Do you need a visa to visit Croatia?

Nationalities with visa exemptions

Whether or not you need a visa to Croatia depends on a variety of factors: your nationality, the purpose and the expected duration of your stay, as well as other conditions such as family relations and your employment status.

The citizens of the following countries do not require a visa (either a passport or national identity card is sufficient) to enter and stay in Croatia:

Andorra, Austria, Belgium, Bulgaria, Czech Republic, Cyprus, Denmark, Estonia, Finland, France, Germany, Greece, Hungary, Ireland, Italy, Latvia, Lithuania, Luxembourg, Malta, Monaco, Netherlands, Poland, Portugal, Romania, San Marino, Slovakia, Slovenia, Spain, Sweden, Switzerland, the UK and Vatican City.

The citizens of following countries do not require a visa (either a passport or national identity card is sufficient) to enter Croatia and stay for a period of up to 90 days:

Albania, Antigua and Barbuda, Argentina, Australia, Bahamas, Barbados, Bosnia-Herzegovina, Brazil, Brunei, Canada, Chile, Costa Rica, El Salvador, Guatemala, Honduras, Hong Kong, Iceland, Israel, Japan, Korea, Liechtenstein, Macau, Malaysia, Macedonia, Mexico, Montenegro, New Zealand, Nicaragua, Norway, Panama, Paraguay, Russia (with an original invitation letter or tourist voucher), Saint Kitts and Nevis, Serbia, Seychelles, Singapore, Turkey, Uruguay, the USA and Venezuela.

Nationals of all other countries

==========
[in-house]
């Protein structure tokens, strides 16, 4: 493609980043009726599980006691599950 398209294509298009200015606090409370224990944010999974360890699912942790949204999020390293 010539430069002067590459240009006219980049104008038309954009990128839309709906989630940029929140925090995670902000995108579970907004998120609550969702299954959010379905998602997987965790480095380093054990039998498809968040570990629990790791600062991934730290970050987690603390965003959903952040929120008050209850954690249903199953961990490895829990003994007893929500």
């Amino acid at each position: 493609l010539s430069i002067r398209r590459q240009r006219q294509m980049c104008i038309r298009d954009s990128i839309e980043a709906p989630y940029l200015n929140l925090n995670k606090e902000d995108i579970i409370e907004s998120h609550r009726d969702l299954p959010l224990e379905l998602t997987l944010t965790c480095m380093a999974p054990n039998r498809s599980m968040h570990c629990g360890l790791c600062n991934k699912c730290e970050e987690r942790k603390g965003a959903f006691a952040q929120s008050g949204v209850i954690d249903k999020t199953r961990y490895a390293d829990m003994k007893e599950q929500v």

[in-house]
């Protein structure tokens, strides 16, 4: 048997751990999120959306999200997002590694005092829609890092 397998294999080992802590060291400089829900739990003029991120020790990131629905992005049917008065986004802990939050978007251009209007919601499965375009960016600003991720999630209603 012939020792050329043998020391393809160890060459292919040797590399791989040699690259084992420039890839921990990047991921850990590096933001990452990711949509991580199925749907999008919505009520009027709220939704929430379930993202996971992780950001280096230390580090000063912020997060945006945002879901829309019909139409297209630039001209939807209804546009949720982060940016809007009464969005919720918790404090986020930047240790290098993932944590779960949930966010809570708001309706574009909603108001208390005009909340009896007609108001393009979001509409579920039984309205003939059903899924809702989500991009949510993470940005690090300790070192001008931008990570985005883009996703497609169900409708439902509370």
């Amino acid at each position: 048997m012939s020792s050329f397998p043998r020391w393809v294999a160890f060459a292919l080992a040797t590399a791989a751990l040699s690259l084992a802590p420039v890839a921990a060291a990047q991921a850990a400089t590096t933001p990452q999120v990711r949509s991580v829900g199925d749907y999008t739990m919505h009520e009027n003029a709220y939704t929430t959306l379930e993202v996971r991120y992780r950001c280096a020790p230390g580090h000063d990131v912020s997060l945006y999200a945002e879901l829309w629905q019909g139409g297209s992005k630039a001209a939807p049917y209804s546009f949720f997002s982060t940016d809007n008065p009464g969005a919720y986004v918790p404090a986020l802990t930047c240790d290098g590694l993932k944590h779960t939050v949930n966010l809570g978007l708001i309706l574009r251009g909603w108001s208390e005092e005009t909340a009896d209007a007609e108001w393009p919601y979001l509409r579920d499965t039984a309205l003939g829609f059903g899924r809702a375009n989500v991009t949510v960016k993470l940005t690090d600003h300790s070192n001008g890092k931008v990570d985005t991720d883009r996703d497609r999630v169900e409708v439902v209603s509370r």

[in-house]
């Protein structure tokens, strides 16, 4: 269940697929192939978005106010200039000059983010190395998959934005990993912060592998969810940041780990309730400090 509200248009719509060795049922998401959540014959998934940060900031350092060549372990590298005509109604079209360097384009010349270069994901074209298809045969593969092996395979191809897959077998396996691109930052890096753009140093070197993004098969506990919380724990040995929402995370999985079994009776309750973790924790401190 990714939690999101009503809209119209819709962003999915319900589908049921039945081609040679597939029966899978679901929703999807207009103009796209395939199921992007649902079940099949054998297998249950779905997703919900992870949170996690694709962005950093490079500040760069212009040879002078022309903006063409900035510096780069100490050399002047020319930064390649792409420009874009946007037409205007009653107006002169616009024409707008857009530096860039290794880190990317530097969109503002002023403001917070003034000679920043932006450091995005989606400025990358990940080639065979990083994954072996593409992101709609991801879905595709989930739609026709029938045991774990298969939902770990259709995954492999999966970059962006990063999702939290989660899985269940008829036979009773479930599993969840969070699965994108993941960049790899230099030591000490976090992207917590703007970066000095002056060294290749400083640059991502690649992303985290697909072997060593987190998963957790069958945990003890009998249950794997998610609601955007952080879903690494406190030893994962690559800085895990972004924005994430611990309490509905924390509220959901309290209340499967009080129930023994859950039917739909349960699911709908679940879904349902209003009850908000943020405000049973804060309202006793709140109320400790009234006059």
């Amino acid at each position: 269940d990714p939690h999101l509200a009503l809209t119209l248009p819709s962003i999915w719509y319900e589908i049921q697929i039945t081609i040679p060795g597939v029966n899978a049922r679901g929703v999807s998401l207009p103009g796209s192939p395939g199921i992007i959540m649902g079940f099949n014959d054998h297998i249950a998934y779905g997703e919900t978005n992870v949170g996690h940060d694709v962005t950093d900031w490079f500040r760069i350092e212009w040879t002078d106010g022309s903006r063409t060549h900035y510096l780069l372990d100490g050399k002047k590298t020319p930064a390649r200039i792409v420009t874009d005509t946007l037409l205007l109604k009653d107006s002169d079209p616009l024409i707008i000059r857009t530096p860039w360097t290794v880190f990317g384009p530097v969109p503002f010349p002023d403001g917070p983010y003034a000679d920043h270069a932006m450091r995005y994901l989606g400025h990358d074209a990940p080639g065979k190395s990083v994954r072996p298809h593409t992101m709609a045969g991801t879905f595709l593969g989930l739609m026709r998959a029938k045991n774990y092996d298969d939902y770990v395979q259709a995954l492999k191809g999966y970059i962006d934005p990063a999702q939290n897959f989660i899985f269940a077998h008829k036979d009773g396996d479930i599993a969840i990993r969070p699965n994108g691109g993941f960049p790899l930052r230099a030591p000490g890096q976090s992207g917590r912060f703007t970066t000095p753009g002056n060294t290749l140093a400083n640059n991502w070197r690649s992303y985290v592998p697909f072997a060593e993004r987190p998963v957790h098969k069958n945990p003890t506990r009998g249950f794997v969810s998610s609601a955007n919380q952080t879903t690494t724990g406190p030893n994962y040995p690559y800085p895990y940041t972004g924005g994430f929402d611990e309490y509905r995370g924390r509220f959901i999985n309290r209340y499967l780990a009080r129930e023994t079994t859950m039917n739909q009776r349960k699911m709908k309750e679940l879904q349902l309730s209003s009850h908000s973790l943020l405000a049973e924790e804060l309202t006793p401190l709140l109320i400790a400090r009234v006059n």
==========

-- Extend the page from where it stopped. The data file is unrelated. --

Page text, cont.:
Citizens of all remaining countries need to apply for a visa prior to travelling to Croatia. If this applies to you, get in touch with the Croatian embassy or consulate in your home country, or the country of your current residence.

Croatia has been part of the European Union since 2013 but is not part of the Schengen area yet, though it has applied for membership. In the meantime, people holding a valid Schengen visa don’t need any additional documents to enter Croatia and stay for up to 90 days. A visa granted by one of the Schengen countries is valid in the whole Schengen area.

There are 26 Schengen member states, including four outside the EU. As of April 2013 they are: Austria, Belgium, Czech Republic, Denmark, Estonia, Finland, France, Germany, Greece, Hungary, Iceland, Italy, Latvia, Liechtenstein, Lithuania, Luxembourg, Malta, the Netherlands, Norway, Poland, Portugal, Slovakia, Slovenia, Spain, Sweden and Switzerland.

Further reading

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Other comments

  • Chris Economou, 18 February 2013 Reply

    Forgot something?

    I find it very strange that GREECE is missing from the list of 'All EU countries' in the article, being a member since 1981. Not to mention that European history originates in Greece.

    • Just Landed 19 Mar 2013, 01:17

      Greece

      Hi Chris,
      Thanks for bringing this to our attention. We have added Greece accordingly.